There has long been a certain paranoia amongst some in associate cricket circles of an associate cricket board being able to "buy" players from overseas in order to fill their national side with experienced players, thus getting a shortcut to success, particularly since the residential qualification period was reduced from a mixture of four/seven years to a flat three years for all players.

This paranoia was mostly unfounded as almost no associate board had the financial clout to do this.

However the ambitious people involved at American Cricket Enterprises - fast becoming indistinguishable from USA Cricket - behind the Major League Cricket project have undertaken something of a recruitment drive that looks like making that vision a reality.

Most recently New Zealand's Corey Anderson and Pakistan's Sami Aslam have signed contracts with MLC with a view to qualifying for the USA national side. Several South Africans have thrown their hats into the ring - something likely to continue now that the Kolpak route into county cricket has closed - and there have even been murmurs of England's Liam Plunkett, who is married to an American, making the move and turning out for the USA in the future.

This raises a question - should it be possible to essentially treat a national cricket team as a franchise team, recruiting players from around the world? Viewing this from afar it comes across as a rather cynical exploitation of the ICC's residential eligibility rules in order to gain an unfair advantage.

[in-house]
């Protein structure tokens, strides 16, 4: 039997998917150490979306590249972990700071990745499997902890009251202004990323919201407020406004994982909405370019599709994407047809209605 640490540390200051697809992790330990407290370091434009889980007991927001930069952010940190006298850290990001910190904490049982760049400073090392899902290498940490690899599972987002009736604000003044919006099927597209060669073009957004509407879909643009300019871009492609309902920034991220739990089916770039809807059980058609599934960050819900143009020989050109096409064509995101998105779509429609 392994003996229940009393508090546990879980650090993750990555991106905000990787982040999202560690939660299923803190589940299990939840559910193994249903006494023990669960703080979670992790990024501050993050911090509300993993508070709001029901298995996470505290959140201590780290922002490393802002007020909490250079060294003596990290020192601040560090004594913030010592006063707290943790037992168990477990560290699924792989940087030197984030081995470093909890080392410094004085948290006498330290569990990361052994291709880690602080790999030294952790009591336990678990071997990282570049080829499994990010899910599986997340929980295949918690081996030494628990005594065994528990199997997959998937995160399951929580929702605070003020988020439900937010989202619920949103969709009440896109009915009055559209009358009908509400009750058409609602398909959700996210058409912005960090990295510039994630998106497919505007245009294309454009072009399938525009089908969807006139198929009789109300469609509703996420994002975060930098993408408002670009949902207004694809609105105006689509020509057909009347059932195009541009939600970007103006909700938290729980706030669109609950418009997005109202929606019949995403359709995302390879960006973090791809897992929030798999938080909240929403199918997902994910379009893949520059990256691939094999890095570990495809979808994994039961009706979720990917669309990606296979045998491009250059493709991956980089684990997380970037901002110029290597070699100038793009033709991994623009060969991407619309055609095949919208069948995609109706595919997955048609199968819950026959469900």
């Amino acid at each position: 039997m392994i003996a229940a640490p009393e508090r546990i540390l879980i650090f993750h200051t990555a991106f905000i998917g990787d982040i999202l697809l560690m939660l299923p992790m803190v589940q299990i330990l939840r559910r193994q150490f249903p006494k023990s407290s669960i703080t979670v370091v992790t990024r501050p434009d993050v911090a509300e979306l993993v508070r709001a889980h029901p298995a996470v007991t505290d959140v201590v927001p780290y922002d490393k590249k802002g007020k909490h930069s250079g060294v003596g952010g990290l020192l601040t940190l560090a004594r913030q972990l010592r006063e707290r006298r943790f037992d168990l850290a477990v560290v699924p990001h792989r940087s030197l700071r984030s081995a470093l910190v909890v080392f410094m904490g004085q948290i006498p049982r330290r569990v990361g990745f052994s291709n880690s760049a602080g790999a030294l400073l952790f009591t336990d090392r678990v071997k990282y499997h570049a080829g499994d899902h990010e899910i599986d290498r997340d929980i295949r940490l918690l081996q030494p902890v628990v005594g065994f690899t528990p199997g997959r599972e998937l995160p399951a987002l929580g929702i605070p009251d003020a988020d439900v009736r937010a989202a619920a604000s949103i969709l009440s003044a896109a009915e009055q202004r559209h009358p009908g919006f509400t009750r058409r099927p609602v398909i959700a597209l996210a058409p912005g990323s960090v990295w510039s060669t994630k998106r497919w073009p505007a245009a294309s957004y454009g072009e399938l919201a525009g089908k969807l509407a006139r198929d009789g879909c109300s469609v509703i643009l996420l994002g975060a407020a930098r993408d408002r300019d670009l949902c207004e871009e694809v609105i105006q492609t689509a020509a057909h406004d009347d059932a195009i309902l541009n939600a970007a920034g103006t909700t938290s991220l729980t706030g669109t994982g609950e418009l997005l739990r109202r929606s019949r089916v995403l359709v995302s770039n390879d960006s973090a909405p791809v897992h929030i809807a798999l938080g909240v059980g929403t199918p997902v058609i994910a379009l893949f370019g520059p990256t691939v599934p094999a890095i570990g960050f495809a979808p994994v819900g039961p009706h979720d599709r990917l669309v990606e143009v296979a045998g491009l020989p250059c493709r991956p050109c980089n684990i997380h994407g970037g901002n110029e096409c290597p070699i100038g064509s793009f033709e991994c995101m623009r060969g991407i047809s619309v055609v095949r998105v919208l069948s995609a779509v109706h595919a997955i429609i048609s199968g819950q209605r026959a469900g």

There may be some who, somewhat disingenuously, compare this to England's selection of players born overseas in recent years. In these cases, the ECB wasn't directly involved in recruiting the players, many already had English parentage and few moved to England with the express intention of playing for the national side. The USA recruitment drive is occuring in a completely different context.

There is also the question of whether this will help the US national team. Picking players who are no longer considered good enough to play for their country of origin - or who never were - does not sound like a path to long term success. Picking players from a South African second or third XI is unlikely to be the way to compete with the South African first XI.

There is a tendency amongst some involved in associate cricket to assume that anyone from a full member country is automatically better than someone local be they player, coach or administrator, ignoring local potential. Sometimes a hidden gem is found - the careers of Ryan ten Doeschate for the Netherlands and John Davison for Canada being the most obvious examples. But there's also players such as Stewart Heaney for Canada, recruited thanks to a Canadian birth and experience with the Australian Cricket Academy but only averaged 10.25 in four ODIs against Bermuda and Kenya and was summarily dropped. Within 18 months he wasn't even playing state second XI cricket in Australia.

Maybe these players will all succeed and make the US a great cricketing nation. But what if they fail and US cricket is set back because they've taken their eyes from local players?

So what is the solution? Completely removing the residential qualification isn't an option. Moving countries is commonplace these days. But is three years really enough when bringing in a player with first-class or List A experience elsewhere? I'd suggest it isn't and that such players should be subject to a longer residential qualification period, except where they have some sort of established link to the country.

It seems unlikely though that the ICC will make any changes. The USA has been a pet project for the ICC for several years, their eyeballs drawn by the large number of cricket fans living there, though whether all those fans would be interested in US cricket is very much up for debate. As long as a rule benefits them, it seems unlikely to change.